The New York Times, which was among those that published the list, named some of these Wall Street-connected executives. The paper also noted that some of the executives have previously served under former President Barack Obama.
Arun Venkataraman, who is currently with Visa handling government relations, was named as a potential member of the Department of Commerce. This would be his second time at the department, as he was previously the director of policy there under the Obama administration.
The Department of the Treasury sees two potential Wall Street executives in the agency. Don Graves, who is the corporate responsibility head at KeyBank, was named as the leader of the team in charge of the Treasury Department. Marisa Lago of the New York City Department of City Planning was also named as a co-leader alongside Graves. Lago previously oversaw global compliance at Citigroup before being named by Biden.
Professor Gary Gensler of the Massachusetts Institute of Technology’s Sloan School of Management was named to lead banking and securities regulators if Biden wins. Gensler previously served in the same capacity during the Obama administration, before going to Goldman Sachs and working under former Secretary of State Hillary Clinton.
The Wall Street Journal also published the names of potential cabinet picks in case Biden wins the polls.
Retirement firm TIAA-CREF CEO Roger Ferguson was named a likely cabinet member, alongside financial executive Tom Nides of Morgan Stanley and erstwhile hedge fund manager and presidential candidate Tom Steyer. Nides and Steyer publicly supported Biden during his presidential bid.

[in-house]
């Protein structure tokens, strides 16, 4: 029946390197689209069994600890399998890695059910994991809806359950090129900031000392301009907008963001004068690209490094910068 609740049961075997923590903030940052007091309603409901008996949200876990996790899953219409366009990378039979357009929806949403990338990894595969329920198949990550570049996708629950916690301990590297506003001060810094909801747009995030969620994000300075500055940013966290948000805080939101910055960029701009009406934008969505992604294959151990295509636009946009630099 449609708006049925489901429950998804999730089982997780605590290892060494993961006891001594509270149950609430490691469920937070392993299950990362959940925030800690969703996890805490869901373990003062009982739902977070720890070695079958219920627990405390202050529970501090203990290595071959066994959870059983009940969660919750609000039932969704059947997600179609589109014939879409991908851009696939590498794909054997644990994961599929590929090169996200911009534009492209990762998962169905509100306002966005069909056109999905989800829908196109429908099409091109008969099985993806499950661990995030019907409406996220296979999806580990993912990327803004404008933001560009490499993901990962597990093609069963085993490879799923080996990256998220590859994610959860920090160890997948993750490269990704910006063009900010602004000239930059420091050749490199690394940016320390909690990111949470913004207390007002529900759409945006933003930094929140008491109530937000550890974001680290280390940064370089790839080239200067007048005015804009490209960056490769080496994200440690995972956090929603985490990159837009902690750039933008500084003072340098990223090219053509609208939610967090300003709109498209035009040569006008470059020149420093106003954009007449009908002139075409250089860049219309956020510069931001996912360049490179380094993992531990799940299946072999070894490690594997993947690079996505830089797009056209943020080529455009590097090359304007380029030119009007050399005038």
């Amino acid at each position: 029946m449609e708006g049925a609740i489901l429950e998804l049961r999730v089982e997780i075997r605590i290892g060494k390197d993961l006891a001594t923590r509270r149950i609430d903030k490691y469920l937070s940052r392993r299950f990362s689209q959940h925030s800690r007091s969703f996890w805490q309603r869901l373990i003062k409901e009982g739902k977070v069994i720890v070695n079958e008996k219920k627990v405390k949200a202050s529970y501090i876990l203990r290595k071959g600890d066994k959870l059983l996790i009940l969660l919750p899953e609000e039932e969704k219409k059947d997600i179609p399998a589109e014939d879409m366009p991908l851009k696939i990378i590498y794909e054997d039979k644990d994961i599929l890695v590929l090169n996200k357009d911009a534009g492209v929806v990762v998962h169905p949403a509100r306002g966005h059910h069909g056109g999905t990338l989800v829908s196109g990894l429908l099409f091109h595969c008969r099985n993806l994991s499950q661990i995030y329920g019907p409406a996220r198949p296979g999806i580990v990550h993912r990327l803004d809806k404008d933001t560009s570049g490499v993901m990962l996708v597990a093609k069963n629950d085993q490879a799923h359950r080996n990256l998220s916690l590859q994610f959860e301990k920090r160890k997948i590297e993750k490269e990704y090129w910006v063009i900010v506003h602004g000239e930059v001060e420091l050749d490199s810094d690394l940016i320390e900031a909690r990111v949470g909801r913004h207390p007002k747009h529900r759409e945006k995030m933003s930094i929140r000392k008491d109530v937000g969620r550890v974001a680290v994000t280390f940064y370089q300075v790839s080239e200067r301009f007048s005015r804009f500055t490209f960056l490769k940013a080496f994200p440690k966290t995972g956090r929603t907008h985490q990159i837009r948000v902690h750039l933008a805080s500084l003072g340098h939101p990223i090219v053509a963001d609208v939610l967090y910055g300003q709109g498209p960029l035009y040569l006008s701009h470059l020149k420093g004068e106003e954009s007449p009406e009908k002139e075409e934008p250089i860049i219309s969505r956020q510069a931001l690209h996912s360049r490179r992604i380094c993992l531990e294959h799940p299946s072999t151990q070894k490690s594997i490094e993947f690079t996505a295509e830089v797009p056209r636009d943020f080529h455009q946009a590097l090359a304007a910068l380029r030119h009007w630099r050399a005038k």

Finance veteran Jeffrey Zients, who co-chairs Biden’s transition team, and Jake Siewert of Goldman Sachs were also named for potential cabinet posts. Siewert served under two previous Democratic administrations: He was the White House Press Secretary during former President Bill Clinton’s term, and had served in the Treasury Department under former President Obama.
Margaret Anadu, another Goldman Sachs executive, was nominated for a potential stint related to economic policy. The 39-year-old is in charge of the banking firm’s urban investment initiatives.
However, progressive Democrats in the House of Representatives have condemned Biden’s choices for cabinet positions. POLITICO reported in October that lawmakers in the lower house including Alexandria Ocasio-Cortez (D-NY), Katie Porter (D-CA), Ayanna Pressley (D-MA) and Raúl Grijalva (D-AZ) signed a letter arguing that a Biden administration should not have any positions handled by C-suite level corporate executives or corporate lobbyists. (Related: This is the SWAMP: Four senators sold millions in stocks ahead of Wall Street’s coronavirus crash after being briefed about what was coming.)
The representatives wrote: “One of the most important lessons of the Trump administration is the need to stop putting corporate officers and lobbyists in charge of our government.” They added that elected leaders “should stop trying to make unsupportable distinctions between which corporate affiliations are acceptable for government service and which are not.”
Democrats would look “hypocritical” if they appointed corporate-friendly officials after criticizing appointees of President Donald Trump for their corporate links, the letter’s authors argued.
Rep. Jesús “Chuy” García (D-IL), who was a signatory in the letter, said: “The chokehold that corporate giants and the rich hold over our political system is not new. Their power and influence in American politics [have] been growing for years.” (Related: Biden family mired in pedophilia, collusion and corruption.)